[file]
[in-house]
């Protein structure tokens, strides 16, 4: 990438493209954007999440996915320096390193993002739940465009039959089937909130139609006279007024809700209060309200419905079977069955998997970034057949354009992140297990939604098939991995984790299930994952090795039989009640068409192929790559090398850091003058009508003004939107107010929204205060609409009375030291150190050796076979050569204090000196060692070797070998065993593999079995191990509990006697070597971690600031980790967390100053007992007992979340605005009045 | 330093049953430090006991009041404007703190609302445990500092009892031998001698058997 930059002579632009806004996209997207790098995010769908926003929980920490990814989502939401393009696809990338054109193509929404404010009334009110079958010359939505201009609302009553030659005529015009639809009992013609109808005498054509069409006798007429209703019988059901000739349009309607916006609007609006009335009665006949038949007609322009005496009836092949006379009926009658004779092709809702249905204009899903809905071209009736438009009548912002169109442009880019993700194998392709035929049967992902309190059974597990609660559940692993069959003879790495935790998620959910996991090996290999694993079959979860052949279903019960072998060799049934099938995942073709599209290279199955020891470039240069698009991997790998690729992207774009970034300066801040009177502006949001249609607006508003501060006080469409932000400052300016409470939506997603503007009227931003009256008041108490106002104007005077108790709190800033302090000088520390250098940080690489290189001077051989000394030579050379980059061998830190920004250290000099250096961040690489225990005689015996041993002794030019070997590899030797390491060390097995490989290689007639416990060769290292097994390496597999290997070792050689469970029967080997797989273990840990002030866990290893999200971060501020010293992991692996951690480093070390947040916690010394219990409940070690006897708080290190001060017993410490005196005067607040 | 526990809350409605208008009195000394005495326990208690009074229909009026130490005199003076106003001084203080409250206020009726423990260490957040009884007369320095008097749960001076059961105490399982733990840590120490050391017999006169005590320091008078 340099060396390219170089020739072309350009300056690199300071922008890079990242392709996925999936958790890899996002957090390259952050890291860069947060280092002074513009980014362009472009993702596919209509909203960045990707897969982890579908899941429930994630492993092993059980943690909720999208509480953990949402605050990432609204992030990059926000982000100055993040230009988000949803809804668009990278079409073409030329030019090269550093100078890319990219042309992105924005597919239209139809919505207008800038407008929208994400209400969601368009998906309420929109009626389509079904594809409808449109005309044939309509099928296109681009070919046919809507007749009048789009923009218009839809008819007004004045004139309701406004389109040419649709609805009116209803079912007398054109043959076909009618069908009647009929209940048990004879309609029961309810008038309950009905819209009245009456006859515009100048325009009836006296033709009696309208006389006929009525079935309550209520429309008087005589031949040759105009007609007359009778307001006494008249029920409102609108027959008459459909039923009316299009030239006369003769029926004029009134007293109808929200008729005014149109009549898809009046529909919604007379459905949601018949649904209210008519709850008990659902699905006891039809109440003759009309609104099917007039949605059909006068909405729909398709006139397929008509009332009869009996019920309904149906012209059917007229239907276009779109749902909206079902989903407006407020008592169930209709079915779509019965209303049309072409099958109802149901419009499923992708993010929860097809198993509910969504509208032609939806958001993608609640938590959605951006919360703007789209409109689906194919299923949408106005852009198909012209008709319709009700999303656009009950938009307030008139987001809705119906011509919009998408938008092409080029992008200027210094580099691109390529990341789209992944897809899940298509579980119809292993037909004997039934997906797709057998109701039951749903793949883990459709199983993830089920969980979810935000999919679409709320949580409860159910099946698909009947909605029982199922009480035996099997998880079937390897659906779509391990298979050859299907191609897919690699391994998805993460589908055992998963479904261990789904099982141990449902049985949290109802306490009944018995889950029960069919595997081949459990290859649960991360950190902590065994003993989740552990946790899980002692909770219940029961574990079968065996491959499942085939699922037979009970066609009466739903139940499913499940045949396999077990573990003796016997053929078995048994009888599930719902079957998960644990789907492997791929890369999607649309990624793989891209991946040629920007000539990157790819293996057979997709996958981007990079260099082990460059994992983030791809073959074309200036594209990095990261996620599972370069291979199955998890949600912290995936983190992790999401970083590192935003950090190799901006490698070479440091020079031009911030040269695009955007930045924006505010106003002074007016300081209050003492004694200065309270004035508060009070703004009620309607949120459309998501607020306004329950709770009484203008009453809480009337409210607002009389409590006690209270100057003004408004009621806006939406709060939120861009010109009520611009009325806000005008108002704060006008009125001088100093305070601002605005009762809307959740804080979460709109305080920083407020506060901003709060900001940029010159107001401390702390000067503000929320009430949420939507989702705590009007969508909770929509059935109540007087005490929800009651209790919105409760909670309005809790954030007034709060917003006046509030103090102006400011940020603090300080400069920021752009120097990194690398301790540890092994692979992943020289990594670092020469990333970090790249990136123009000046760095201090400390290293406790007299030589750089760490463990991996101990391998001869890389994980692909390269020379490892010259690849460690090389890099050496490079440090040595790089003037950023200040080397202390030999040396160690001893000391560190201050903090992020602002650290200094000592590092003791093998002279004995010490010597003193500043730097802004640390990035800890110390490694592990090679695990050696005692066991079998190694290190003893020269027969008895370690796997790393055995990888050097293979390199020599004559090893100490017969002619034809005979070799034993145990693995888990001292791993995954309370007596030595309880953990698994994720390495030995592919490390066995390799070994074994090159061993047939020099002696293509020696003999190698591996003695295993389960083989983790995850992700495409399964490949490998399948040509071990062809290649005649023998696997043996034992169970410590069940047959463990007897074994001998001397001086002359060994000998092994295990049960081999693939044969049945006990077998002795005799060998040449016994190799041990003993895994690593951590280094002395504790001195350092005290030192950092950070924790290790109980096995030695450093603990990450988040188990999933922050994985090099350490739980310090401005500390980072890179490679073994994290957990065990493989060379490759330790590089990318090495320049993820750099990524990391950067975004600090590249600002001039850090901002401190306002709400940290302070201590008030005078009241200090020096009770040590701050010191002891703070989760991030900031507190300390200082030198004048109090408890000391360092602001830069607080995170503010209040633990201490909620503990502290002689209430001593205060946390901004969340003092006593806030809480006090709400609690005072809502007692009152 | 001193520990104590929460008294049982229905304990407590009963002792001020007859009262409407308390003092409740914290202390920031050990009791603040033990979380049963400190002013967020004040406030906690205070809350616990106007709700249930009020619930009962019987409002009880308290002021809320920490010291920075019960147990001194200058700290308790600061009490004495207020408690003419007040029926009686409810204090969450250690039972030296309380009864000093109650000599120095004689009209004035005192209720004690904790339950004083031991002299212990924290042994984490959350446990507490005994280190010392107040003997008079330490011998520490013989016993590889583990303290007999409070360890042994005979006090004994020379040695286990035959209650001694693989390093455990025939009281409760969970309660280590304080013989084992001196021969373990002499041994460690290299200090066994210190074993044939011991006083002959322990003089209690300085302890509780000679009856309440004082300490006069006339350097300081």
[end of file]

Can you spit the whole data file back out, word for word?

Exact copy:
[in-house]
């Protein structure tokens, strides 16, 4: 990438493209954007999440996915320096390193993002739940465009039959089937909130139609006279007024809700209060309200419905079977069955998997970034057949354009992140297990939604098939991995984790299930994952090795039989009640068409192929790559090398850091003058009508003004939107107010929204205060609409009375030291150190050796076979050569204090000196060692070797070998065993593999079995191990509990006697070597971690600031980790967390100053007992007992979340605005009045 | 330093049953430090006991009041404007703190609302445990500092009892031998001698058997 930059002579632009806004996209997207790098995010769908926003929980920490990814989502939401393009696809990338054109193509929404404010009334009110079958010359939505201009609302009553030659005529015009639809009992013609109808005498054509069409006798007429209703019988059901000739349009309607916006609007609006009335009665006949038949007609322009005496009836092949006379009926009658004779092709809702249905204009899903809905071209009736438009009548912002169109442009880019993700194998392709035929049967992902309190059974597990609660559940692993069959003879790495935790998620959910996991090996290999694993079959979860052949279903019960072998060799049934099938995942073709599209290279199955020891470039240069698009991997790998690729992207774009970034300066801040009177502006949001249609607006508003501060006080469409932000400052300016409470939506997603503007009227931003009256008041108490106002104007005077108790709190800033302090000088520390250098940080690489290189001077051989000394030579050379980059061998830190920004250290000099250096961040690489225990005689015996041993002794030019070997590899030797390491060390097995490989290689007639416990060769290292097994390496597999290997070792050689469970029967080997797989273990840990002030866990290893999200971060501020010293992991692996951690480093070390947040916690010394219990409940070690006897708080290190001060017993410490005196005067607040 | 526990809350409605208008009195000394005495326990208690009074229909009026130490005199003076106003001084203080409250206020009726423990260490957040009884007369320095008097749960001076059961105490399982733990840590120490050391017999006169005590320091008078 340099060396390219170089020739072309350009300056690199300071922008890079990242392709996925999936958790890899996002957090390259952050890291860069947060280092002074513009980014362009472009993702596919209509909203960045990707897969982890579908899941429930994630492993092993059980943690909720999208509480953990949402605050990432609204992030990059926000982000100055993040230009988000949803809804668009990278079409073409030329030019090269550093100078890319990219042309992105924005597919239209139809919505207008800038407008929208994400209400969601368009998906309420929109009626389509079904594809409808449109005309044939309509099928296109681009070919046919809507007749009048789009923009218009839809008819007004004045004139309701406004389109040419649709609805009116209803079912007398054109043959076909009618069908009647009929209940048990004879309609029961309810008038309950009905819209009245009456006859515009100048325009009836006296033709009696309208006389006929009525079935309550209520429309008087005589031949040759105009007609007359009778307001006494008249029920409102609108027959008459459909039923009316299009030239006369003769029926004029009134007293109808929200008729005014149109009549898809009046529909919604007379459905949601018949649904209210008519709850008990659902699905006891039809109440003759009309609104099917007039949605059909006068909405729909398709006139397929008509009332009869009996019920309904149906012209059917007229239907276009779109749902909206079902989903407006407020008592169930209709079915779509019965209303049309072409099958109802149901419009499923992708993010929860097809198993509910969504509208032609939806958001993608609640938590959605951006919360703007789209409109689906194919299923949408106005852009198909012209008709319709009700999303656009009950938009307030008139987001809705119906011509919009998408938008092409080029992008200027210094580099691109390529990341789209992944897809899940298509579980119809292993037909004997039934997906797709057998109701039951749903793949883990459709199983993830089920969980979810935000999919679409709320949580409860159910099946698909009947909605029982199922009480035996099997998880079937390897659906779509391990298979050859299907191609897919690699391994998805993460589908055992998963479904261990789904099982141990449902049985949290109802306490009944018995889950029960069919595997081949459990290859649960991360950190902590065994003993989740552990946790899980002692909770219940029961574990079968065996491959499942085939699922037979009970066609009466739903139940499913499940045949396999077990573990003796016997053929078995048994009888599930719902079957998960644990789907492997791929890369999607649309990624793989891209991946040629920007000539990157790819293996057979997709996958981007990079260099082990460059994992983030791809073959074309200036594209990095990261996620599972370069291979199955998890949600912290995936983190992790999401970083590192935003950090190799901006490698070479440091020079031009911030040269695009955007930045924006505010106003002074007016300081209050003492004694200065309270004035508060009070703004009620309607949120459309998501607020306004329950709770009484203008009453809480009337409210607002009389409590006690209270100057003004408004009621806006939406709060939120861009010109009520611009009325806000005008108002704060006008009125001088100093305070601002605005009762809307959740804080979460709109305080920083407020506060901003709060900001940029010159107001401390702390000067503000929320009430949420939507989702705590009007969508909770929509059935109540007087005490929800009651209790919105409760909670309005809790954030007034709060917003006046509030103090102006400011940020603090300080400069920021752009120097990194690398301790540890092994692979992943020289990594670092020469990333970090790249990136123009000046760095201090400390290293406790007299030589750089760490463990991996101990391998001869890389994980692909390269020379490892010259690849460690090389890099050496490079440090040595790089003037950023200040080397202390030999040396160690001893000391560190201050903090992020602002650290200094000592590092003791093998002279004995010490010597003193500043730097802004640390990035800890110390490694592990090679695990050696005692066991079998190694290190003893020269027969008895370690796997790393055995990888050097293979390199020599004559090893100490017969002619034809005979070799034993145990693995888990001292791993995954309370007596030595309880953990698994994720390495030995592919490390066995390799070994074994090159061993047939020099002696293509020696003999190698591996003695295993389960083989983790995850992700495409399964490949490998399948040509071990062809290649005649023998696997043996034992169970410590069940047959463990007897074994001998001397001086002359060994000998092994295990049960081999693939044969049945006990077998002795005799060998040449016994190799041990003993895994690593951590280094002395504790001195350092005290030192950092950070924790290790109980096995030695450093603990990450988040188990999933922050994985090099350490739980310090401005500390980072890179490679073994994290957990065990493989060379490759330790590089990318090495320049993820750099990524990391950067975004600090590249600002001039850090901002401190306002709400940290302070201590008030005078009241200090020096009770040590701050010191002891703070989760991030900031507190300390200082030198004048109090408890000391360092602001830069607080995170503010209040633990201490909620503990502290002689209430001593205060946390901004969340003092006593806030809480006090709400609690005072809502007692009152 | 001193520990104590929460008294049982229905304990407590009963002792001020007859009262409407308390003092409740914290202390920031050990009791603040033990979380049963400190002013967020004040406030906690205070809350616990106007709700249930009020619930009962019987409002009880308290002021809320920490010291920075019960147990001194200058700290308790600061009490004495207020408690003419007040029926009686409810204090969450250690039972030296309380009864000093109650000599120095004689009209004035005192209720004690904790339950004083031991002299212990924290042994984490959350446990507490005994280190010392107040003997008079330490011998520490013989016993590889583990303290007999409070360890042994005979006090004994020379040695286990035959209650001694693989390093455990025939009281409760969970309660280590304080013989084992001196021969373990002499041994460690290299200090066994210190074993044939011991006083002959322990003089209690300085302890509780000679009856309440004082300490006069006339350097300081």